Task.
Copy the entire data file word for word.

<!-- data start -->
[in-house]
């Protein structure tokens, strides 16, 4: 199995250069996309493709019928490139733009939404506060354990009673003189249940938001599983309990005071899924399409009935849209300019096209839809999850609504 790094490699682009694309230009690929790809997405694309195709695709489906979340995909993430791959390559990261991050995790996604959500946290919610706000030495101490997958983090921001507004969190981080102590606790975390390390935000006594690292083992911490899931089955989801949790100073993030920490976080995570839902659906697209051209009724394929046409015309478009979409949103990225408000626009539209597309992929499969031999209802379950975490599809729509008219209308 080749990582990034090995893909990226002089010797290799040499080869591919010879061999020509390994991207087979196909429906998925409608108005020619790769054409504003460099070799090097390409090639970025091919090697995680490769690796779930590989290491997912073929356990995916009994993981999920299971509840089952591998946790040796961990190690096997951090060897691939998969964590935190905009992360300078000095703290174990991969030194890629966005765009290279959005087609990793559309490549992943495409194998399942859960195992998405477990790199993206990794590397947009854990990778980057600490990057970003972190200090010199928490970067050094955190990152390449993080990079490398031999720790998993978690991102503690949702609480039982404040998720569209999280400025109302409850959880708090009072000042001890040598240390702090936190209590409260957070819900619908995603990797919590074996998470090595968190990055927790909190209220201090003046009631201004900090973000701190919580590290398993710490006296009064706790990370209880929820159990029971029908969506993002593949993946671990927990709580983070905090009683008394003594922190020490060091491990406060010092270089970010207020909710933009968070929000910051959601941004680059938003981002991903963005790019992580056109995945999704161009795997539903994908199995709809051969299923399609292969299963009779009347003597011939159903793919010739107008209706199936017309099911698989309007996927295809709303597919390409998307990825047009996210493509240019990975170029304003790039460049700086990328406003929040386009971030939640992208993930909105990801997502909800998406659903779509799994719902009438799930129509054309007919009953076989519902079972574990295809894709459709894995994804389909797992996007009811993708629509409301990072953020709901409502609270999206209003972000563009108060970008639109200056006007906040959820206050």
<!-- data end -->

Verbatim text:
[in-house]
């Protein structure tokens, strides 16, 4: 199995250069996309493709019928490139733009939404506060354990009673003189249940938001599983309990005071899924399409009935849209300019096209839809999850609504 790094490699682009694309230009690929790809997405694309195709695709489906979340995909993430791959390559990261991050995790996604959500946290919610706000030495101490997958983090921001507004969190981080102590606790975390390390935000006594690292083992911490899931089955989801949790100073993030920490976080995570839902659906697209051209009724394929046409015309478009979409949103990225408000626009539209597309992929499969031999209802379950975490599809729509008219209308 080749990582990034090995893909990226002089010797290799040499080869591919010879061999020509390994991207087979196909429906998925409608108005020619790769054409504003460099070799090097390409090639970025091919090697995680490769690796779930590989290491997912073929356990995916009994993981999920299971509840089952591998946790040796961990190690096997951090060897691939998969964590935190905009992360300078000095703290174990991969030194890629966005765009290279959005087609990793559309490549992943495409194998399942859960195992998405477990790199993206990794590397947009854990990778980057600490990057970003972190200090010199928490970067050094955190990152390449993080990079490398031999720790998993978690991102503690949702609480039982404040998720569209999280400025109302409850959880708090009072000042001890040598240390702090936190209590409260957070819900619908995603990797919590074996998470090595968190990055927790909190209220201090003046009631201004900090973000701190919580590290398993710490006296009064706790990370209880929820159990029971029908969506993002593949993946671990927990709580983070905090009683008394003594922190020490060091491990406060010092270089970010207020909710933009968070929000910051959601941004680059938003981002991903963005790019992580056109995945999704161009795997539903994908199995709809051969299923399609292969299963009779009347003597011939159903793919010739107008209706199936017309099911698989309007996927295809709303597919390409998307990825047009996210493509240019990975170029304003790039460049700086990328406003929040386009971030939640992208993930909105990801997502909800998406659903779509799994719902009438799930129509054309007919009953076989519902079972574990295809894709459709894995994804389909797992996007009811993708629509409301990072953020709901409502609270999206209003972000563009108060970008639109200056006007906040959820206050």